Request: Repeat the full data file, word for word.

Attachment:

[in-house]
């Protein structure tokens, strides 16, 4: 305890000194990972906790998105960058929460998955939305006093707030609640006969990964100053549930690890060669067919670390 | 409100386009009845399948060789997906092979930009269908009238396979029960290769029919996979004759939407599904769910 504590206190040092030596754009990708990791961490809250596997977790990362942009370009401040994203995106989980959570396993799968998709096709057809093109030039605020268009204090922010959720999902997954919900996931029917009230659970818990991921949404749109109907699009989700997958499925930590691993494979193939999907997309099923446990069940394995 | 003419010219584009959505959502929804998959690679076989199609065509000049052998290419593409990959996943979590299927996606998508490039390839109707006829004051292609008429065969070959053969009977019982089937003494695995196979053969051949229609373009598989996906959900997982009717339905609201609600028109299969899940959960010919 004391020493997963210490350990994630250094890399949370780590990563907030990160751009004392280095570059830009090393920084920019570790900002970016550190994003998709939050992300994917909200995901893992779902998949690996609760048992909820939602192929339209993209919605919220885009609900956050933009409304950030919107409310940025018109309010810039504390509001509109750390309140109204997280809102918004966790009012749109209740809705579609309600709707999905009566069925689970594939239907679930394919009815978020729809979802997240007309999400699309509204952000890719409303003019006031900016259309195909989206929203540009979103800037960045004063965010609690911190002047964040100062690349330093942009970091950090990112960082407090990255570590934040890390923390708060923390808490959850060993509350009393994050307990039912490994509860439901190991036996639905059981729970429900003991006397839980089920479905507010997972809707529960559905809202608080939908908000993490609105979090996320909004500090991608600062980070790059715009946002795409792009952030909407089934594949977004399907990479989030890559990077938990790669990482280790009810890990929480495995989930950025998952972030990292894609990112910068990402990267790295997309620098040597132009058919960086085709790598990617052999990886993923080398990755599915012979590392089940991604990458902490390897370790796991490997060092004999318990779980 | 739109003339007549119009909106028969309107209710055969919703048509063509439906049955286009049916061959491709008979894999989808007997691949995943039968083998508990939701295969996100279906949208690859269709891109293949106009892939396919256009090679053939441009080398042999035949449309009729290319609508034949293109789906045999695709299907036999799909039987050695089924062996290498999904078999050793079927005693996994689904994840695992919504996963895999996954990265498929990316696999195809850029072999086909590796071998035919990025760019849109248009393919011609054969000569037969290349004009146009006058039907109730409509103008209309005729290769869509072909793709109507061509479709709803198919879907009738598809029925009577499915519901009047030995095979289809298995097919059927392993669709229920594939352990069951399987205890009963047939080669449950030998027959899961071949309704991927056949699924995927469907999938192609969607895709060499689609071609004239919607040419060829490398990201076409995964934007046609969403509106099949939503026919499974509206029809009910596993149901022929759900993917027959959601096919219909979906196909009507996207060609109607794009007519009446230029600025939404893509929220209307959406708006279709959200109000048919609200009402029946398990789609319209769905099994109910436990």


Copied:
[in-house]
């Protein structure tokens, strides 16, 4: 305890000194990972906790998105960058929460998955939305006093707030609640006969990964100053549930690890060669067919670390 | 409100386009009845399948060789997906092979930009269908009238396979029960290769029919996979004759939407599904769910 504590206190040092030596754009990708990791961490809250596997977790990362942009370009401040994203995106989980959570396993799968998709096709057809093109030039605020268009204090922010959720999902997954919900996931029917009230659970818990991921949404749109109907699009989700997958499925930590691993494979193939999907997309099923446990069940394995 | 003419010219584009959505959502929804998959690679076989199609065509000049052998290419593409990959996943979590299927996606998508490039390839109707006829004051292609008429065969070959053969009977019982089937003494695995196979053969051949229609373009598989996906959900997982009717339905609201609600028109299969899940959960010919 004391020493997963210490350990994630250094890399949370780590990563907030990160751009004392280095570059830009090393920084920019570790900002970016550190994003998709939050992300994917909200995901893992779902998949690996609760048992909820939602192929339209993209919605919220885009609900956050933009409304950030919107409310940025018109309010810039504390509001509109750390309140109204997280809102918004966790009012749109209740809705579609309600709707999905009566069925689970594939239907679930394919009815978020729809979802997240007309999400699309509204952000890719409303003019006031900016259309195909989206929203540009979103800037960045004063965010609690911190002047964040100062690349330093942009970091950090990112960082407090990255570590934040890390923390708060923390808490959850060993509350009393994050307990039912490994509860439901190991036996639905059981729970429900003991006397839980089920479905507010997972809707529960559905809202608080939908908000993490609105979090996320909004500090991608600062980070790059715009946002795409792009952030909407089934594949977004399907990479989030890559990077938990790669990482280790009810890990929480495995989930950025998952972030990292894609990112910068990402990267790295997309620098040597132009058919960086085709790598990617052999990886993923080398990755599915012979590392089940991604990458902490390897370790796991490997060092004999318990779980 | 739109003339007549119009909106028969309107209710055969919703048509063509439906049955286009049916061959491709008979894999989808007997691949995943039968083998508990939701295969996100279906949208690859269709891109293949106009892939396919256009090679053939441009080398042999035949449309009729290319609508034949293109789906045999695709299907036999799909039987050695089924062996290498999904078999050793079927005693996994689904994840695992919504996963895999996954990265498929990316696999195809850029072999086909590796071998035919990025760019849109248009393919011609054969000569037969290349004009146009006058039907109730409509103008209309005729290769869509072909793709109507061509479709709803198919879907009738598809029925009577499915519901009047030995095979289809298995097919059927392993669709229920594939352990069951399987205890009963047939080669449950030998027959899961071949309704991927056949699924995927469907999938192609969607895709060499689609071609004239919607040419060829490398990201076409995964934007046609969403509106099949939503026919499974509206029809009910596993149901022929759900993917027959959601096919219909979906196909009507996207060609109607794009007519009446230029600025939404893509929220209307959406708006279709959200109000048919609200009402029946398990789609319209769905099994109910436990």